Makaylah’s Story :: Yes, Kids Can Get Arthritis, Too!

When our daughter was just two years old, we noticed her starting to limp. At first, we thought maybe she had fallen and hurt herself, but when we looked closer, we noticed her toe, ankles, and knees were swollen. After looking at her, our doctor sent us to an orthopedic specialist for more testing and several more rounds of x-rays. During those few months, Makaylah basically stopped walking. When she woke up in the morning, she could not stand or walk.

After several months with the Orthopedic Specialist, we were referred to a Pediatric Rheumatologist who immediately diagnosed Makaylah with Polyarticular Juvenile Idiopathic Arthritis. During this time, we were concerned and overwhelmed. We just wanted Makaylah to feel better. I didn’t know that children as young as Makaylah could get arthritis. Our doctor explained that polyarticular means that Makaylah’s arthritis affects five or more joints. Researchers aren’t sure why kids develop JIA, but they believe kids with JIA have certain genes that are activated by a virus, bacteria, or other external factors. We were happy to learn that there is no evidence that foods, toxins, allergies, or lack of vitamins cause the disease.

Juvenile idiopathic arthritis (JIA) is the most common type of arthritis in kids and teens. It is a chronic disease that typically causes joint pain and inflammation in the hands, knees, ankles, elbows, and/or wrists. But it may affect other body parts too. JIA used to be called juvenile rheumatoid arthritis (JRA), but the name changed because it isn’t a kid version of the adult disease. The term “juvenile arthritis” is used to describe all the joint conditions that affect kids and teens, including JIA.

Makaylah is a kindergartener now and she enjoys dancing, singing, and playing with her brother. She is fascinated by unicorns and anything pink or purple. Her arthritis symptoms come and go, but she does not let JIA stop her from achieving her goals. Her medications include Methotrexate, Humira, and Folic Acid and so far, she is doing wonderful. There is no cure for JIA, but remission is possible. Since December of 2021, Makaylah has been in Medicated Remission. She is a strong, brave girl that lights up any room with her beautiful smile and personality. She does not let JIA stand in the way of being a kid.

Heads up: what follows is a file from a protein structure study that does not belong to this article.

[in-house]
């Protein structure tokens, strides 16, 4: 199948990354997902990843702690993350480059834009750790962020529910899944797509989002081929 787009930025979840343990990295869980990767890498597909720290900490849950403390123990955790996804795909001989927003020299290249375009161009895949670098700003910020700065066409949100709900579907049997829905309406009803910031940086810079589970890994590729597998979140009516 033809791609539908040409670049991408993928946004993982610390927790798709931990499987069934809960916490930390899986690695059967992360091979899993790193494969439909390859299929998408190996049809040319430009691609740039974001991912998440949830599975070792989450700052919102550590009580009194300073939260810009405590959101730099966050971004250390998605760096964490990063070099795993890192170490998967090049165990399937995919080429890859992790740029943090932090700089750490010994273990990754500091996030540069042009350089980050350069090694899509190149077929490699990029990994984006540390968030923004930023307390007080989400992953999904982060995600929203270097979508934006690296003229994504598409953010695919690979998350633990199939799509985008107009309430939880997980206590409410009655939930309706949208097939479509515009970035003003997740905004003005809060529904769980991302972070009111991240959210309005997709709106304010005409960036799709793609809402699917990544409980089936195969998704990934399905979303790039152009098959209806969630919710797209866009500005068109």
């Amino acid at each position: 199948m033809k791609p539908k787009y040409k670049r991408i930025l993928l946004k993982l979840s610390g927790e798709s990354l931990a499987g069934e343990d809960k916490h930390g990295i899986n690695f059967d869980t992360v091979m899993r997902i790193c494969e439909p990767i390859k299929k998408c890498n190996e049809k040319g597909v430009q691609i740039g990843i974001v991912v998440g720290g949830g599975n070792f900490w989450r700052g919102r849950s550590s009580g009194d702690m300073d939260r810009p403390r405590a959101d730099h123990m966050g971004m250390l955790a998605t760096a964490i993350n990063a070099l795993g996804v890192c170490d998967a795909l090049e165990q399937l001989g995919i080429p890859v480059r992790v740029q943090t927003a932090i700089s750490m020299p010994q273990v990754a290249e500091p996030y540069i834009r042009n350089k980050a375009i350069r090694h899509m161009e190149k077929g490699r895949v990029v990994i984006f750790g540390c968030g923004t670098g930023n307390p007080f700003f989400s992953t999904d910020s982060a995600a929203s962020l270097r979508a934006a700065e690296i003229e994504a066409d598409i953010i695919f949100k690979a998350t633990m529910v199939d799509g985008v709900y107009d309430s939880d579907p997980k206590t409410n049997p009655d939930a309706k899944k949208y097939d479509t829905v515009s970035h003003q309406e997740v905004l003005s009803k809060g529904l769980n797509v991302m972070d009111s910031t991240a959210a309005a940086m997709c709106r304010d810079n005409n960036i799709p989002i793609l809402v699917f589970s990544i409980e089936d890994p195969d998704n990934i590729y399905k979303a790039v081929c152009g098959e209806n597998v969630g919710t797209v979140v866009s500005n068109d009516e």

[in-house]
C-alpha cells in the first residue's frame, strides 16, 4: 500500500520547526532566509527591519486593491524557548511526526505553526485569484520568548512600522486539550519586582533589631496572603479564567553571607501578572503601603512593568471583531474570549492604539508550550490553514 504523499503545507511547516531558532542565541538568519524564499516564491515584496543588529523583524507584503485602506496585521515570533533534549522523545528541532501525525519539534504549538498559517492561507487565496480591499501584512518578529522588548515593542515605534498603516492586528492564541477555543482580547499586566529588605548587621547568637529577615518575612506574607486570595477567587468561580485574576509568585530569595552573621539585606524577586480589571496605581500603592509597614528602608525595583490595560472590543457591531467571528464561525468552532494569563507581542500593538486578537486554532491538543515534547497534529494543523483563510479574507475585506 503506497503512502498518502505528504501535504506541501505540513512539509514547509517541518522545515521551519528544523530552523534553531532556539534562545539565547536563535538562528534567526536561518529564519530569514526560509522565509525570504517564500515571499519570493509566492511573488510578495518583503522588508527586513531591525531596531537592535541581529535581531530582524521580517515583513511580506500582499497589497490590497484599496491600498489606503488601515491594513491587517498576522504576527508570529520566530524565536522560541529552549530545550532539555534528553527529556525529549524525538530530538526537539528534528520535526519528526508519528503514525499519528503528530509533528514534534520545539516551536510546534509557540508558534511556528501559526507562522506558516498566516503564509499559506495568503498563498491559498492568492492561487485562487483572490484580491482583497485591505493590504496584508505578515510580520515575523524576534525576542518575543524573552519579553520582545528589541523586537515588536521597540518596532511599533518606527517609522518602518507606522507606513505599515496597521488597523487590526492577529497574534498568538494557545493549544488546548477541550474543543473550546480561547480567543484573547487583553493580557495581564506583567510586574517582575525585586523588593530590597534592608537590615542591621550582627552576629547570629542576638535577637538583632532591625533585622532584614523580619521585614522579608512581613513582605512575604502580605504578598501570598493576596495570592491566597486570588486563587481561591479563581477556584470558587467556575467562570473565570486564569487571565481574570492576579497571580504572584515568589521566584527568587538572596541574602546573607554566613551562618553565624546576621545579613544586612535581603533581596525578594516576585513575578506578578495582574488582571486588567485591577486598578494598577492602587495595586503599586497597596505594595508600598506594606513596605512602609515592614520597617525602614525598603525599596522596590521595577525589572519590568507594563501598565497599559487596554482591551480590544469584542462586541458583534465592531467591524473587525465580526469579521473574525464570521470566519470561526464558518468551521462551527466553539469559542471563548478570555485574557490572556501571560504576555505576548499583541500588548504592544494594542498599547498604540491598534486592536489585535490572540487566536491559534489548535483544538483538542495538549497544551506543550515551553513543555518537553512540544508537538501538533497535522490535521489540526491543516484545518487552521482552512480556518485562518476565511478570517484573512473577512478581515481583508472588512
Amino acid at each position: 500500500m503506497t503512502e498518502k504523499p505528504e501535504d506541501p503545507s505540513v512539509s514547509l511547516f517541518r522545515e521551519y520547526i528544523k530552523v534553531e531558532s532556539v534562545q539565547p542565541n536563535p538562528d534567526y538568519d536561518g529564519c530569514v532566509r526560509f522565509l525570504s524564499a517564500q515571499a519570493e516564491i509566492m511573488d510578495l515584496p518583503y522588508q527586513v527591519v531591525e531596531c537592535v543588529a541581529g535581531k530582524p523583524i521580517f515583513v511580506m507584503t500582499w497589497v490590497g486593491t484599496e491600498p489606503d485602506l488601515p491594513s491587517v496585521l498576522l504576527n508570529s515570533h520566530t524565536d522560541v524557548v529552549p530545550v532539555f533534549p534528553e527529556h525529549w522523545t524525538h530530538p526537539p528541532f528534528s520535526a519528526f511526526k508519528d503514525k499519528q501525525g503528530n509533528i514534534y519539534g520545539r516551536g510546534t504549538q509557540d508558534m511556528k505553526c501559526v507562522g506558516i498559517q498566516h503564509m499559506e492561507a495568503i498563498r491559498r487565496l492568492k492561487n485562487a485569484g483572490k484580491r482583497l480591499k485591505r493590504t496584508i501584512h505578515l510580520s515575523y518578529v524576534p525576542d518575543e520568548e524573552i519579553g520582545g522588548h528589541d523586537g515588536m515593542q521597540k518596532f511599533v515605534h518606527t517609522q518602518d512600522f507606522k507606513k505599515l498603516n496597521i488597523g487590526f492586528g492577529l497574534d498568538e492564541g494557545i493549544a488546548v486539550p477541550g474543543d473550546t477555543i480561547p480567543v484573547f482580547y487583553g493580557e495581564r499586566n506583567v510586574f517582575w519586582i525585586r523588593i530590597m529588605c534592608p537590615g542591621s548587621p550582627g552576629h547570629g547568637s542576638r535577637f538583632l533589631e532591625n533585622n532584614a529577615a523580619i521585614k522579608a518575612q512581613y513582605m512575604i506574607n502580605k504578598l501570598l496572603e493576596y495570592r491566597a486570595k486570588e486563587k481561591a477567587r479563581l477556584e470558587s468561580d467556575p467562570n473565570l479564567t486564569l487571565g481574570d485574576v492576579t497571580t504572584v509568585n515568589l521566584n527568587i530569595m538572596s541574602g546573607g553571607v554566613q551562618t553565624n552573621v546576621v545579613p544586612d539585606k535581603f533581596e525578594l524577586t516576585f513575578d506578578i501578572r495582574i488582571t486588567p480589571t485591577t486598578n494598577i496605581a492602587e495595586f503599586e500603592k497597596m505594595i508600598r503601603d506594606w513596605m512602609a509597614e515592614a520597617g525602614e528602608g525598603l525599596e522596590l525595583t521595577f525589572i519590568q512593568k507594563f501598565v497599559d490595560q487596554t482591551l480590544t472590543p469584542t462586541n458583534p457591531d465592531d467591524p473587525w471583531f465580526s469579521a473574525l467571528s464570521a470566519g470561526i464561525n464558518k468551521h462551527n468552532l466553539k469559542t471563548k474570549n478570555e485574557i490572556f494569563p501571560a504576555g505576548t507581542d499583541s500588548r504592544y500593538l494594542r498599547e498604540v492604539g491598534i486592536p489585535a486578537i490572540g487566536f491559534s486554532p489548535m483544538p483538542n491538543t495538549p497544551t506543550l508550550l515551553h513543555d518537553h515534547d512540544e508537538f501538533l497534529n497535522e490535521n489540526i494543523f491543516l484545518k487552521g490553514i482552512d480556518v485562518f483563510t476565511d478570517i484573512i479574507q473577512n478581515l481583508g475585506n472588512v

We are so thankful that Makaylah started treatment as soon as possible because that’s the key to getting her disease under control as quickly as possible. We adopted healthier lifestyle habits as part of her treatment plan, which includes lots of activity balanced with rest. We cut back on foods that can cause inflammation such as high-fat, sugary, and processed foods. When her joints feel painful or swollen, we take breaks to help Makaylah preserve her energy. Sometimes that’s hard to do with a kindergartner!

After Makaylah’s diagnosis, we contacted the Arthritis Foundation to find information and support. They sent us a backpack filled with information and a fuzzy bear that can be heated to soothe aching joints. We have met other children with JIA which helps us get through the tough times with a chronic disease. Last year, the Executive Director for the Arthritis Foundation Louisiana asked if Makaylah would like to be the Youth Honoree for the the2022 Walk to Cure Arthritis in Baton Rouge. We were honored and Makaylah is very excited about it! She even recorded a video that we shared on Facebook to let others know about it. May is Arthritis Awareness Month so we’re glad to support the 300,000 kids in our country, like Makaylah, who have a form of juvenile arthritis. You can join us at the Walk on May 21 or support Makaylah and her team The Makaylahnators!!! by visiting our website HERE.




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